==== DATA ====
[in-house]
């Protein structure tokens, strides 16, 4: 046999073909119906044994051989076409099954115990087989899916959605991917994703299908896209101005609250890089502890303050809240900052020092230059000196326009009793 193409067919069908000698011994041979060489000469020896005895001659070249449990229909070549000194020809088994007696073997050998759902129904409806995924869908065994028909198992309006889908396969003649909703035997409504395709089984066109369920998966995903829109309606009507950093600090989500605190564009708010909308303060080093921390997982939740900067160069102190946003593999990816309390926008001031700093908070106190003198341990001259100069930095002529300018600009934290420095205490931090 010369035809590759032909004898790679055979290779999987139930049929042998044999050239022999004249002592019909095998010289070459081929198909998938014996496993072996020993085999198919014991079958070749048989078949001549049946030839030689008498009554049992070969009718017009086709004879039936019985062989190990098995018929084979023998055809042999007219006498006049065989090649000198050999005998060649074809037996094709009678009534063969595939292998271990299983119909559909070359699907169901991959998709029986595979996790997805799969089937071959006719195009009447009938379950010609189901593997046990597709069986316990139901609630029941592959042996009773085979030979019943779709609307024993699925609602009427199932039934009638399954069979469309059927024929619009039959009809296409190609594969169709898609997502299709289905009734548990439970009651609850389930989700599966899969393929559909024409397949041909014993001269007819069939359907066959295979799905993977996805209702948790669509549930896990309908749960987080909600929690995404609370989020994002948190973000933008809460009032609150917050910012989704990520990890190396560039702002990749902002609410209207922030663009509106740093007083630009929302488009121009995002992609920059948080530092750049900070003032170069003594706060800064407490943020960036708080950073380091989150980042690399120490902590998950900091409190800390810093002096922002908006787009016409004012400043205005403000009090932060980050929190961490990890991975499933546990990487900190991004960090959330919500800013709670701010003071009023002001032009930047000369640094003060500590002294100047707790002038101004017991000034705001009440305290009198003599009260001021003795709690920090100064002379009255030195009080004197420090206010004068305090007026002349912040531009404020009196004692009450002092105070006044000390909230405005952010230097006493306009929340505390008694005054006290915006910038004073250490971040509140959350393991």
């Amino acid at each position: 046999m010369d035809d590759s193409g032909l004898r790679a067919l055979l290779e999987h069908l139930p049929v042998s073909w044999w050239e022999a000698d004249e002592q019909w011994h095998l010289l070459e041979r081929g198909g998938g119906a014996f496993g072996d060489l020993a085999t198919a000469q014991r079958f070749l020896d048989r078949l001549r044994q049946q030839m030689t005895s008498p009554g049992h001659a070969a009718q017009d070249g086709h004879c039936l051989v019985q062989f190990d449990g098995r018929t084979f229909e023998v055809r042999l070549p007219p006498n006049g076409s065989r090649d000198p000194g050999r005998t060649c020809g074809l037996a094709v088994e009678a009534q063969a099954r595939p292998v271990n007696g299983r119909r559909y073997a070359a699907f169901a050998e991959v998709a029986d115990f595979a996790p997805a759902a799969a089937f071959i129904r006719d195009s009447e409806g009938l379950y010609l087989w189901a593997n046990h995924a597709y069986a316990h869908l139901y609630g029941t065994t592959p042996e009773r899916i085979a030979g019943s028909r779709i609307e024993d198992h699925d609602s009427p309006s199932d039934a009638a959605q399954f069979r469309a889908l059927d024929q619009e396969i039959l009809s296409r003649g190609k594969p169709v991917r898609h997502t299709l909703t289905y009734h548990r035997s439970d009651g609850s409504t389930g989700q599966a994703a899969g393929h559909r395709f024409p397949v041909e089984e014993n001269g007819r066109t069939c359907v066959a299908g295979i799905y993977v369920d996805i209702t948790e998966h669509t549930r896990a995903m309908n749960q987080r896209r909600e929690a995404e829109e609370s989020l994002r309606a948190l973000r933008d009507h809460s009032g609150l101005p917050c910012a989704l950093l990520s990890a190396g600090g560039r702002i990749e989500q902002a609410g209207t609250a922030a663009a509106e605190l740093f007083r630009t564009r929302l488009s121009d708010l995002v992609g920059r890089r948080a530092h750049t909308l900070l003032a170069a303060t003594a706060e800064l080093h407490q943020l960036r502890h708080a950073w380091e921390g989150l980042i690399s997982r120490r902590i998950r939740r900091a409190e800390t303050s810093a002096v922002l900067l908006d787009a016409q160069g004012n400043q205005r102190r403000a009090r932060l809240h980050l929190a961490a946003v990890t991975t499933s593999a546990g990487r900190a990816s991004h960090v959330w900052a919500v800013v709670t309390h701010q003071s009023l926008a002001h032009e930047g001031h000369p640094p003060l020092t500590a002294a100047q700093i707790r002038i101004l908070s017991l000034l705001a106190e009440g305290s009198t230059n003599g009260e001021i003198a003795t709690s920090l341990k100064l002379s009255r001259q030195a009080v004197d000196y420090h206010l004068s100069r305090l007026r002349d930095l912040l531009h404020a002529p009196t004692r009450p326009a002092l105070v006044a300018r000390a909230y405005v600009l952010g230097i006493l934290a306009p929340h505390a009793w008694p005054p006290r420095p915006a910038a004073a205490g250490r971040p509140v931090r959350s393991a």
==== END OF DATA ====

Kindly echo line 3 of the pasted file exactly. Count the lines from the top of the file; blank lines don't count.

């Amino acid at each position: 046999m010369d035809d590759s193409g032909l004898r790679a067919l055979l290779e999987h069908l139930p049929v042998s073909w044999w050239e022999a000698d004249e002592q019909w011994h095998l010289l070459e041979r081929g198909g998938g119906a014996f496993g072996d060489l020993a085999t198919a000469q014991r079958f070749l020896d048989r078949l001549r044994q049946q030839m030689t005895s008498p009554g049992h001659a070969a009718q017009d070249g086709h004879c039936l051989v019985q062989f190990d449990g098995r018929t084979f229909e023998v055809r042999l070549p007219p006498n006049g076409s065989r090649d000198p000194g050999r005998t060649c020809g074809l037996a094709v088994e009678a009534q063969a099954r595939p292998v271990n007696g299983r119909r559909y073997a070359a699907f169901a050998e991959v998709a029986d115990f595979a996790p997805a759902a799969a089937f071959i129904r006719d195009s009447e409806g009938l379950y010609l087989w189901a593997n046990h995924a597709y069986a316990h869908l139901y609630g029941t065994t592959p042996e009773r899916i085979a030979g019943s028909r779709i609307e024993d198992h699925d609602s009427p309006s199932d039934a009638a959605q399954f069979r469309a889908l059927d024929q619009e396969i039959l009809s296409r003649g190609k594969p169709v991917r898609h997502t299709l909703t289905y009734h548990r035997s439970d009651g609850s409504t389930g989700q599966a994703a899969g393929h559909r395709f024409p397949v041909e089984e014993n001269g007819r066109t069939c359907v066959a299908g295979i799905y993977v369920d996805i209702t948790e998966h669509t549930r896990a995903m309908n749960q987080r896209r909600e929690a995404e829109e609370s989020l994002r309606a948190l973000r933008d009507h809460s009032g609150l101005p917050c910012a989704l950093l990520s990890a190396g600090g560039r702002i990749e989500q902002a609410g209207t609250a922030a663009a509106e605190l740093f007083r630009t564009r929302l488009s121009d708010l995002v992609g920059r890089r948080a530092h750049t909308l900070l003032a170069a303060t003594a706060e800064l080093h407490q943020l960036r502890h708080a950073w380091e921390g989150l980042i690399s997982r120490r902590i998950r939740r900091a409190e800390t303050s810093a002096v922002l900067l908006d787009a016409q160069g004012n400043q205005r102190r403000a009090r932060l809240h980050l929190a961490a946003v990890t991975t499933s593999a546990g990487r900190a990816s991004h960090v959330w900052a919500v800013v709670t309390h701010q003071s009023l926008a002001h032009e930047g001031h000369p640094p003060l020092t500590a002294a100047q700093i707790r002038i101004l908070s017991l000034l705001a106190e009440g305290s009198t230059n003599g009260e001021i003198a003795t709690s920090l341990k100064l002379s009255r001259q030195a009080v004197d000196y420090h206010l004068s100069r305090l007026r002349d930095l912040l531009h404020a002529p009196t004692r009450p326009a002092l105070v006044a300018r000390a909230y405005v600009l952010g230097i006493l934290a306009p929340h505390a009793w008694p005054p006290r420095p915006a910038a004073a205490g250490r971040p509140v931090r959350s393991a």